Tina & Walt Wilkins

Video Feature & Web-Exclusive Interview


Video:  “Poetry” – Concerts from Blue Rock LIVE


Tina & Walt Wilkins will be the featured artist this Thursday (July 23) at Blue Rock aLIVE!—a unique virtual summer concert series—featuring iconic Austin-based artists every Thursday this summer. Blue Rock is a good example of innovation, quality and creativity. Each event is produced in broadcast quality audio-video from Blue Rock’s renowned Texas room—streamed straight to you. When you buy a Season Pass for $105 (https://bluerocktexas.com/events), you send in your headshot—and they place it on a seat, so you will literally be sitting in the room.

Tina & Walt Wilkins

Walt Wilkins has been crafting story-songs for 25 years. Over 100 songs have been cut by a wide range of artists including Kenny Rogers, Kellie Pickler, Ricky Skaggs, Pat Green, Ty Herndon, Kevin Welch, Pam Tillis and Balsam Range. He has recorded 12 records, some solo, some with his Texas super-group The Mystiqueros and some with his singer-songwriter wife, Tina.

We talked with Tina & Walt Wilkins about their passion for songwriting, the intricate way a story weaves its way through everyday life and what continues to inspire their creative process and keep them hopeful in these unique times.

Tina & Walt Wilkins


with M Music & Musicians magazine publisher, Merlin David

Tell us about the song “Poetry” from the album Rivertown.

You would think the whole song was written to the word “poetry,” but the truth is that the title was one of the last things written. (Laughs) I started the song and the verses coming through were all biographical. I had an idea for the chorus and I took it to one of my favorite co-writers Davis Raines. This is when we lived in Nashville. It took two appointments to get it to where we wanted it. When the word “poetry” slotted into the song, then we had the key to the song, the door opened and I knew that I could play that song forever. I instantly loved the song.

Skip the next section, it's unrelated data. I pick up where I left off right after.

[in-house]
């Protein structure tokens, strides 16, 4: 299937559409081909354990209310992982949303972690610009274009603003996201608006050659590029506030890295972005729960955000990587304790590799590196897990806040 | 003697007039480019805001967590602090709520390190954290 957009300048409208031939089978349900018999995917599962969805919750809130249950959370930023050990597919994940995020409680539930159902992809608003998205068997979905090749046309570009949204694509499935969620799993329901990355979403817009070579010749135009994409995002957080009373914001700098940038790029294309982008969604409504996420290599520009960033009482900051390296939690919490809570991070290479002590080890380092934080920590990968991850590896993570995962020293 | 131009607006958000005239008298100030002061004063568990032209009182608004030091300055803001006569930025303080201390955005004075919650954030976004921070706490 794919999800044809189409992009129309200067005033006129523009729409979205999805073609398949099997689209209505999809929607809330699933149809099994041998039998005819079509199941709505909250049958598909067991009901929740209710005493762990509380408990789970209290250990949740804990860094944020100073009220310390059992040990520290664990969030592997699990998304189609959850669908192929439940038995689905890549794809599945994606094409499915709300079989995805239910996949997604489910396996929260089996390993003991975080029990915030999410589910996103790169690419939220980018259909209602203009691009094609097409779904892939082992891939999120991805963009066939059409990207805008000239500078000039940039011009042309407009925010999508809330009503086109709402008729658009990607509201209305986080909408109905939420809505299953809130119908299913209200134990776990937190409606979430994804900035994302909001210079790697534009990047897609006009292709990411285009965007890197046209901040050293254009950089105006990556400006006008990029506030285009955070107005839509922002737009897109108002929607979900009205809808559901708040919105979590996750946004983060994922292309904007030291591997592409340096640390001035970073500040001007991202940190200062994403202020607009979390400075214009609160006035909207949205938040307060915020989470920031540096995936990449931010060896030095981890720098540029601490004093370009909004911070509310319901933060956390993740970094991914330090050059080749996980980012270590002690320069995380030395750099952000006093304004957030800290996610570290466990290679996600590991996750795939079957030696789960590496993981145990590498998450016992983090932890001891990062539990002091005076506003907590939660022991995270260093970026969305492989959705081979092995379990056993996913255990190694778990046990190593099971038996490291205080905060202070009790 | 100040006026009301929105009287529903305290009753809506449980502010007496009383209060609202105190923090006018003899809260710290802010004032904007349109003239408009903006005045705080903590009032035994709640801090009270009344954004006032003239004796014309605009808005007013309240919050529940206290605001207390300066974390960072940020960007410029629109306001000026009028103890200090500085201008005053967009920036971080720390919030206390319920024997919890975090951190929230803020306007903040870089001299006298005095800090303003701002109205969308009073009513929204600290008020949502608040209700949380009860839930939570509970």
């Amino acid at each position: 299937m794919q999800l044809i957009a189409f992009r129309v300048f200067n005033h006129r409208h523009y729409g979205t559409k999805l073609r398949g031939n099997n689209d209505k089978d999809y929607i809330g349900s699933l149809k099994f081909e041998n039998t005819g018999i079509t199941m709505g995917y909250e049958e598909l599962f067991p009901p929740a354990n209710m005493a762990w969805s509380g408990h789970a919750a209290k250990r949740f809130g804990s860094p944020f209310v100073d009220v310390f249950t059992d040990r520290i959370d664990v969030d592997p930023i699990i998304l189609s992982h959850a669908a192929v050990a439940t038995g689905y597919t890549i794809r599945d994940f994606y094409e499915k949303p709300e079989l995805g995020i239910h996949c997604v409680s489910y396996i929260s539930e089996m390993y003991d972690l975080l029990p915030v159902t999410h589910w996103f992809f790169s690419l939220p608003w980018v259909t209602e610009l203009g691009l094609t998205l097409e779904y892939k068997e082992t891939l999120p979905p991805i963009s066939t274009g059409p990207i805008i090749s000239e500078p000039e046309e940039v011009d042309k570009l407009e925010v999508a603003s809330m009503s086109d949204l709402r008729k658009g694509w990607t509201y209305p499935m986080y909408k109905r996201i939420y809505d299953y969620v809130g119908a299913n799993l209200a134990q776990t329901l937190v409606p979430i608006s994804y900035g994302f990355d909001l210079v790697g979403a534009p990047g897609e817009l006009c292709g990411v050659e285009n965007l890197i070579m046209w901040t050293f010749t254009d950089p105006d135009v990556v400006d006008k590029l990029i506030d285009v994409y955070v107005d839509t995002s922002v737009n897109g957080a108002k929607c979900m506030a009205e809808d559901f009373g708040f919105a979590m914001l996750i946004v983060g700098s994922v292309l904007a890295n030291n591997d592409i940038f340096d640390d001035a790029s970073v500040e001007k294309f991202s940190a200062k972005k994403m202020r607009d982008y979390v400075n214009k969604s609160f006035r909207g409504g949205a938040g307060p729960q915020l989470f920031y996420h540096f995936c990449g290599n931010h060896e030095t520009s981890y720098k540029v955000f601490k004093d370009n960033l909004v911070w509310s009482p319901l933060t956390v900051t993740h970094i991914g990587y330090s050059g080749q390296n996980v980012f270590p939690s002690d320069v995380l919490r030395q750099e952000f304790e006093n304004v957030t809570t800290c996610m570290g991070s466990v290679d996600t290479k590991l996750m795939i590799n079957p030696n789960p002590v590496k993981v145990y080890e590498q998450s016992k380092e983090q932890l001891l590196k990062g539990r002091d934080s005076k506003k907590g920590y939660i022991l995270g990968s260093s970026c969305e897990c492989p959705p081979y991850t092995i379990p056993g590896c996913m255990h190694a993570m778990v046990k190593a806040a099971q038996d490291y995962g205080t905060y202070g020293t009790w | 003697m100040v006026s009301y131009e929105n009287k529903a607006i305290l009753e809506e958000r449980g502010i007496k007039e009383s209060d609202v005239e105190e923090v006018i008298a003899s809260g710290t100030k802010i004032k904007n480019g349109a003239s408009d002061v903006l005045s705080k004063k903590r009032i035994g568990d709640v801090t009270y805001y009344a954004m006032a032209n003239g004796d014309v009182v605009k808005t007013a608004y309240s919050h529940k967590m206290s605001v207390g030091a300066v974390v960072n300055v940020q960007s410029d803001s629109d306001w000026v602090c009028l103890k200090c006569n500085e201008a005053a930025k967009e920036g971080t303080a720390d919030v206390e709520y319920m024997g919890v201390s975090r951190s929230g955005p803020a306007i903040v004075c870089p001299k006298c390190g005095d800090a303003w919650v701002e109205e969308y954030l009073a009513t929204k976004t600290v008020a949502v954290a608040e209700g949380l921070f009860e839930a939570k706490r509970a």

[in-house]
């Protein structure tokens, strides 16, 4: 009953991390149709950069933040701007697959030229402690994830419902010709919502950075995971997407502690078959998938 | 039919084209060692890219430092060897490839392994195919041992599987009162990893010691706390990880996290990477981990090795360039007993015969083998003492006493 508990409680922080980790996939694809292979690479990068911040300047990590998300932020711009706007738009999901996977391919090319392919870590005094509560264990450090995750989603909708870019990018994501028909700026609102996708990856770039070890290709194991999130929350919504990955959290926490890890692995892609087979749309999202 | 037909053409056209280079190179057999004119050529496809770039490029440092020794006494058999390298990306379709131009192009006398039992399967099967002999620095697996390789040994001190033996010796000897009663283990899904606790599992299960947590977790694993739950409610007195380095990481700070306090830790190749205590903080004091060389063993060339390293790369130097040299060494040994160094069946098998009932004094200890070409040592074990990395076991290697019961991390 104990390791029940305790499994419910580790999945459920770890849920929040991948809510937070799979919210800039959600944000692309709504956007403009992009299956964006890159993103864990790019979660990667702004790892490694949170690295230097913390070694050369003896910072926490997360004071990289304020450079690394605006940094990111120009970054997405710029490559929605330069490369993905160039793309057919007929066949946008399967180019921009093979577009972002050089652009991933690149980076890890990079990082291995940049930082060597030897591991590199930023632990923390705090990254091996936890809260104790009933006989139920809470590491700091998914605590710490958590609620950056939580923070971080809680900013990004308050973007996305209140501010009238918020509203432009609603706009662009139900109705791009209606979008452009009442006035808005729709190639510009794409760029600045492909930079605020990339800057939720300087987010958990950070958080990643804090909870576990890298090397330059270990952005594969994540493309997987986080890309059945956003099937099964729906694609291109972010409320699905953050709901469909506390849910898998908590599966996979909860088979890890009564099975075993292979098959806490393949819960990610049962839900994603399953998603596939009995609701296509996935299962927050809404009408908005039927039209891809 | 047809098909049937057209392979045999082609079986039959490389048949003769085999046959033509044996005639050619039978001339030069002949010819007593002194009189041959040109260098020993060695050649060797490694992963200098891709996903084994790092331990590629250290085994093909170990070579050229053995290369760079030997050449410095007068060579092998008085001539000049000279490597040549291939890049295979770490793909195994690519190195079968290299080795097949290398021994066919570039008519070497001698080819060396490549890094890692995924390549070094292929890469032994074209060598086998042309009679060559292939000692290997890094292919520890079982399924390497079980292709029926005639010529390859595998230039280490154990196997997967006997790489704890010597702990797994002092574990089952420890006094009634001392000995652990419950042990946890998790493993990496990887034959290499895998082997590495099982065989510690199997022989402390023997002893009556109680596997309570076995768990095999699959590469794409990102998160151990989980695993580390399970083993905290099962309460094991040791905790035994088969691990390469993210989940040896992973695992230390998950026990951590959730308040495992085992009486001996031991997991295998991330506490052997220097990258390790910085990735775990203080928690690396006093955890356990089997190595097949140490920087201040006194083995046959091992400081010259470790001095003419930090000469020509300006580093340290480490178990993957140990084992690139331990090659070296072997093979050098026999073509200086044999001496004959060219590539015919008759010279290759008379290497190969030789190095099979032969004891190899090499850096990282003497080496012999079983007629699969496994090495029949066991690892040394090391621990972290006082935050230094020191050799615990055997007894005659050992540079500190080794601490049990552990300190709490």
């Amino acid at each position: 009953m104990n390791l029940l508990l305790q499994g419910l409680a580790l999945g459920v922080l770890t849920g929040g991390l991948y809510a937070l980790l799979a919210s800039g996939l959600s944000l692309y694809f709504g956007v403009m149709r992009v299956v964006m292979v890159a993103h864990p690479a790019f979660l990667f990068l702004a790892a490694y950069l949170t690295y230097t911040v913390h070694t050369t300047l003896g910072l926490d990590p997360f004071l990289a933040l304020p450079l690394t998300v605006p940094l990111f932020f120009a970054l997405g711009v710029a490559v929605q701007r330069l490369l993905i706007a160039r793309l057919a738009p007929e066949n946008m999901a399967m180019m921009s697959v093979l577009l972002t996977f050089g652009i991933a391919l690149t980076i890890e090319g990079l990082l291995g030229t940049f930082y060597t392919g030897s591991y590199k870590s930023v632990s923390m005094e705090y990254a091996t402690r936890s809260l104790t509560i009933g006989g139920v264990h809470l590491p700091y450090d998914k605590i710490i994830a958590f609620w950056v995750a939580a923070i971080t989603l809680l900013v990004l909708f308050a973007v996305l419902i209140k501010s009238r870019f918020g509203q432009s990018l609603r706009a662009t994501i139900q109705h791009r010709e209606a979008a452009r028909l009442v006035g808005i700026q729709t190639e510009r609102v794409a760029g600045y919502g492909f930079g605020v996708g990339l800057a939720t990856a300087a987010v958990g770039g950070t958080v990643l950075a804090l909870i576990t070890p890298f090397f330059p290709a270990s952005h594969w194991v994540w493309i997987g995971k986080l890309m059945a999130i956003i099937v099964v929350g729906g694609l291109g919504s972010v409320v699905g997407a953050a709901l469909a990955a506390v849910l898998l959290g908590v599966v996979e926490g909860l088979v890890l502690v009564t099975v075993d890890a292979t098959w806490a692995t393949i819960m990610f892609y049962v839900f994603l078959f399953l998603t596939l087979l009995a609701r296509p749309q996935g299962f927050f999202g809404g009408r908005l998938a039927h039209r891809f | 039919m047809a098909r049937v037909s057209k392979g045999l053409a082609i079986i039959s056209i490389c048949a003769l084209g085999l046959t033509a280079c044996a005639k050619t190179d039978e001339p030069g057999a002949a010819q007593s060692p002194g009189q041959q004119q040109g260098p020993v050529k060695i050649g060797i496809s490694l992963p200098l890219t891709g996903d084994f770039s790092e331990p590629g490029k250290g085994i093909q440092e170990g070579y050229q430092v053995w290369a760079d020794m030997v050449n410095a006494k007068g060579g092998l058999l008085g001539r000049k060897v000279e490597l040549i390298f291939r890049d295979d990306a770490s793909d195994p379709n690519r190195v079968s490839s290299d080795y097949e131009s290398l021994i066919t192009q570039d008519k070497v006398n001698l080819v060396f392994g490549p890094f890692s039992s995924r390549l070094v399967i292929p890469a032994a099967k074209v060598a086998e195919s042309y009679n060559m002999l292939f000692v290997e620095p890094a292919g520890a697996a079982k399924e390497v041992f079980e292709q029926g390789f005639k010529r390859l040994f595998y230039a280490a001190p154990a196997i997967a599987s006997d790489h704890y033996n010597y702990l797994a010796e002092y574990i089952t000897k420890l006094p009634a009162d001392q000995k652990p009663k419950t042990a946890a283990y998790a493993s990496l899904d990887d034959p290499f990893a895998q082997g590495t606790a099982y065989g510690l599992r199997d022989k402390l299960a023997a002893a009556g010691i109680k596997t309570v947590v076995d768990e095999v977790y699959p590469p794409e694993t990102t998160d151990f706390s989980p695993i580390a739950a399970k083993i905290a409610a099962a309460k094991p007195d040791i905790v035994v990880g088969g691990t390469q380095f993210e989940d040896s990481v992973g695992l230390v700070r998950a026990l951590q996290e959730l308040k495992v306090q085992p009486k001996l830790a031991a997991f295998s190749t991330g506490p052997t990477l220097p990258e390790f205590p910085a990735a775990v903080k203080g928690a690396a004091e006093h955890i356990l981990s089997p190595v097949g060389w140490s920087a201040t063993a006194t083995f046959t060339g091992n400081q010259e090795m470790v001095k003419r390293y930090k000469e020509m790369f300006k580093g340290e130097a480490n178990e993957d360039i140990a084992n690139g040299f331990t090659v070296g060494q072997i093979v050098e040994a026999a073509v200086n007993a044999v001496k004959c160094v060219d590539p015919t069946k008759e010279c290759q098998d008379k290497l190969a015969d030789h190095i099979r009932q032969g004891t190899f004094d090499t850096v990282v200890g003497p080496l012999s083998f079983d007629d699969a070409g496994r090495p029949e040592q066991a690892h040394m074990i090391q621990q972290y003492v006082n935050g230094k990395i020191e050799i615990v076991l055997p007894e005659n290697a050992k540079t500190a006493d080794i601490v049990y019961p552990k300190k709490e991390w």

Tina & Walt Wilkins

What made that song unique?
The songs that I like the most come from what I’m thinking about. I had the biographical verses but I was trying to figure out what my subconscious was trying to tell me. Some people would consider it religious. It’s certainly about meaning—one of those moments when you look out and you think “this seems to make some sort of sense.” A lot of times things just don’t make sense. But this song celebrates the times when you do look out and you feel connected—and you feel you’re a part of something larger. When that happens—those are good moments.

How did the idea for “Someone Somewhere Tonight” come to you?